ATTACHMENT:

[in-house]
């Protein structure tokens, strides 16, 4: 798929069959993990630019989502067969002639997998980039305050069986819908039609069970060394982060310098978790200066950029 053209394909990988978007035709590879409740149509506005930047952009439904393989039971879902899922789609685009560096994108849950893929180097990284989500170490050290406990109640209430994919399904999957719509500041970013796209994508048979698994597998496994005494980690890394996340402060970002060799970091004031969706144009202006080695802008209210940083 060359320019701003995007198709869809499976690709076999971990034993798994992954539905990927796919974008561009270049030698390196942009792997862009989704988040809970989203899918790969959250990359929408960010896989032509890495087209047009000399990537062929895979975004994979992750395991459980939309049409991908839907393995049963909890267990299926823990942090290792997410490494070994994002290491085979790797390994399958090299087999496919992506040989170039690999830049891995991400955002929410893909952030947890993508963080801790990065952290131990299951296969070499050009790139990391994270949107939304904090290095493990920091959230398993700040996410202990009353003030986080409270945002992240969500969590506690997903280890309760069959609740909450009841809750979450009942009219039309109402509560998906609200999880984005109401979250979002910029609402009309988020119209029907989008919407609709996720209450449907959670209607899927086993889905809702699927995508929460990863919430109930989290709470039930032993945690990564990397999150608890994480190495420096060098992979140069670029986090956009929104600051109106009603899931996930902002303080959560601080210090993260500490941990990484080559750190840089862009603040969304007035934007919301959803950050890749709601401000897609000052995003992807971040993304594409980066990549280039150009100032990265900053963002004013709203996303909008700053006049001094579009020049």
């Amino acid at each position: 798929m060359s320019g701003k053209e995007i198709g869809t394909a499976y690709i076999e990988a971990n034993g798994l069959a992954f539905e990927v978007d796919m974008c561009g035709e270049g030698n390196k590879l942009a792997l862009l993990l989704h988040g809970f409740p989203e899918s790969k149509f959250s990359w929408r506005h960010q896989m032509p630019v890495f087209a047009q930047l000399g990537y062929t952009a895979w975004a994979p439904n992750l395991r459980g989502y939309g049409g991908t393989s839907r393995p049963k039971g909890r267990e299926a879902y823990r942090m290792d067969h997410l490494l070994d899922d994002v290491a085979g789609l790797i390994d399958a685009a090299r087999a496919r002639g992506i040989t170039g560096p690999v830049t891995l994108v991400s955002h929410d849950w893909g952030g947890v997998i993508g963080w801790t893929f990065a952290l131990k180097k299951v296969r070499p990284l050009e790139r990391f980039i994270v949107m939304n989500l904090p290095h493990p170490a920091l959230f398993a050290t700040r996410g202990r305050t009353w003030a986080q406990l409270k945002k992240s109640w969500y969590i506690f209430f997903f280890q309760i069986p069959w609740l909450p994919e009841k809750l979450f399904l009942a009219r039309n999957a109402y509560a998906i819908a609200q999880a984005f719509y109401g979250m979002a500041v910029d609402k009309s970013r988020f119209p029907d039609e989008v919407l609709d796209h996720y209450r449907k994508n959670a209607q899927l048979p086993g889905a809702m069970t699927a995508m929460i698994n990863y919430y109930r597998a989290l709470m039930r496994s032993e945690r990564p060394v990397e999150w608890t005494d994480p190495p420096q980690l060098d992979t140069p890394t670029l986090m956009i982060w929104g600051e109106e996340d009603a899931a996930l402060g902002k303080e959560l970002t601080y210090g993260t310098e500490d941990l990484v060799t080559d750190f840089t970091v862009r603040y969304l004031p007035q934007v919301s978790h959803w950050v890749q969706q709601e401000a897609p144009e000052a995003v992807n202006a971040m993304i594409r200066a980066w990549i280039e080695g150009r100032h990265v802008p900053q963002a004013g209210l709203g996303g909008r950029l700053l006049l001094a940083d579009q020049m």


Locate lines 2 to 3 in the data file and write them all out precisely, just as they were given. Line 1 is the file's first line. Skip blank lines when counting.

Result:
């Protein structure tokens, strides 16, 4: 798929069959993990630019989502067969002639997998980039305050069986819908039609069970060394982060310098978790200066950029 053209394909990988978007035709590879409740149509506005930047952009439904393989039971879902899922789609685009560096994108849950893929180097990284989500170490050290406990109640209430994919399904999957719509500041970013796209994508048979698994597998496994005494980690890394996340402060970002060799970091004031969706144009202006080695802008209210940083 060359320019701003995007198709869809499976690709076999971990034993798994992954539905990927796919974008561009270049030698390196942009792997862009989704988040809970989203899918790969959250990359929408960010896989032509890495087209047009000399990537062929895979975004994979992750395991459980939309049409991908839907393995049963909890267990299926823990942090290792997410490494070994994002290491085979790797390994399958090299087999496919992506040989170039690999830049891995991400955002929410893909952030947890993508963080801790990065952290131990299951296969070499050009790139990391994270949107939304904090290095493990920091959230398993700040996410202990009353003030986080409270945002992240969500969590506690997903280890309760069959609740909450009841809750979450009942009219039309109402509560998906609200999880984005109401979250979002910029609402009309988020119209029907989008919407609709996720209450449907959670209607899927086993889905809702699927995508929460990863919430109930989290709470039930032993945690990564990397999150608890994480190495420096060098992979140069670029986090956009929104600051109106009603899931996930902002303080959560601080210090993260500490941990990484080559750190840089862009603040969304007035934007919301959803950050890749709601401000897609000052995003992807971040993304594409980066990549280039150009100032990265900053963002004013709203996303909008700053006049001094579009020049």
């Amino acid at each position: 798929m060359s320019g701003k053209e995007i198709g869809t394909a499976y690709i076999e990988a971990n034993g798994l069959a992954f539905e990927v978007d796919m974008c561009g035709e270049g030698n390196k590879l942009a792997l862009l993990l989704h988040g809970f409740p989203e899918s790969k149509f959250s990359w929408r506005h960010q896989m032509p630019v890495f087209a047009q930047l000399g990537y062929t952009a895979w975004a994979p439904n992750l395991r459980g989502y939309g049409g991908t393989s839907r393995p049963k039971g909890r267990e299926a879902y823990r942090m290792d067969h997410l490494l070994d899922d994002v290491a085979g789609l790797i390994d399958a685009a090299r087999a496919r002639g992506i040989t170039g560096p690999v830049t891995l994108v991400s955002h929410d849950w893909g952030g947890v997998i993508g963080w801790t893929f990065a952290l131990k180097k299951v296969r070499p990284l050009e790139r990391f980039i994270v949107m939304n989500l904090p290095h493990p170490a920091l959230f398993a050290t700040r996410g202990r305050t009353w003030a986080q406990l409270k945002k992240s109640w969500y969590i506690f209430f997903f280890q309760i069986p069959w609740l909450p994919e009841k809750l979450f399904l009942a009219r039309n999957a109402y509560a998906i819908a609200q999880a984005f719509y109401g979250m979002a500041v910029d609402k009309s970013r988020f119209p029907d039609e989008v919407l609709d796209h996720y209450r449907k994508n959670a209607q899927l048979p086993g889905a809702m069970t699927a995508m929460i698994n990863y919430y109930r597998a989290l709470m039930r496994s032993e945690r990564p060394v990397e999150w608890t005494d994480p190495p420096q980690l060098d992979t140069p890394t670029l986090m956009i982060w929104g600051e109106e996340d009603a899931a996930l402060g902002k303080e959560l970002t601080y210090g993260t310098e500490d941990l990484v060799t080559d750190f840089t970091v862009r603040y969304l004031p007035q934007v919301s978790h959803w950050v890749q969706q709601e401000a897609p144009e000052a995003v992807n202006a971040m993304i594409r200066a980066w990549i280039e080695g150009r100032h990265v802008p900053q963002a004013g209210l709203g996303g909008r950029l700053l006049l001094a940083d579009q020049m």